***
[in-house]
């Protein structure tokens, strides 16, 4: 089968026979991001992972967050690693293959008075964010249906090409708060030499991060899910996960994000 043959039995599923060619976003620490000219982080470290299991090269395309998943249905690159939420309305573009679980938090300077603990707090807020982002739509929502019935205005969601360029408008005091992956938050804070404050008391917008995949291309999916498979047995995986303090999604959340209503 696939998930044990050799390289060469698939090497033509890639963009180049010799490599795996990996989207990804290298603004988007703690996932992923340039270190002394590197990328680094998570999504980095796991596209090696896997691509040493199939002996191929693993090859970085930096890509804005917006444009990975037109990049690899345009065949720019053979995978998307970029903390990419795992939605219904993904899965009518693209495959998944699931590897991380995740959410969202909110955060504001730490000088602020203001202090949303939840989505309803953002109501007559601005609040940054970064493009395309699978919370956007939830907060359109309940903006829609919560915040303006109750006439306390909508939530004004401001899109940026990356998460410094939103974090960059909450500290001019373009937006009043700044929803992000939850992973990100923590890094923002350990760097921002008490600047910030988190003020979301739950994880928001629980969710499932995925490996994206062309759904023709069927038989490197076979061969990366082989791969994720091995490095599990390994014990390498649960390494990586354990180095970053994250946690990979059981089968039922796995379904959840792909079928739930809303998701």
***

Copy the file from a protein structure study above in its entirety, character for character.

[in-house]
């Protein structure tokens, strides 16, 4: 089968026979991001992972967050690693293959008075964010249906090409708060030499991060899910996960994000 043959039995599923060619976003620490000219982080470290299991090269395309998943249905690159939420309305573009679980938090300077603990707090807020982002739509929502019935205005969601360029408008005091992956938050804070404050008391917008995949291309999916498979047995995986303090999604959340209503 696939998930044990050799390289060469698939090497033509890639963009180049010799490599795996990996989207990804290298603004988007703690996932992923340039270190002394590197990328680094998570999504980095796991596209090696896997691509040493199939002996191929693993090859970085930096890509804005917006444009990975037109990049690899345009065949720019053979995978998307970029903390990419795992939605219904993904899965009518693209495959998944699931590897991380995740959410969202909110955060504001730490000088602020203001202090949303939840989505309803953002109501007559601005609040940054970064493009395309699978919370956007939830907060359109309940903006829609919560915040303006109750006439306390909508939530004004401001899109940026990356998460410094939103974090960059909450500290001019373009937006009043700044929803992000939850992973990100923590890094923002350990760097921002008490600047910030988190003020979301739950994880928001629980969710499932995925490996994206062309759904023709069927038989490197076979061969990366082989791969994720091995490095599990390994014990390498649960390494990586354990180095970053994250946690990979059981089968039922796995379904959840792909079928739930809303998701």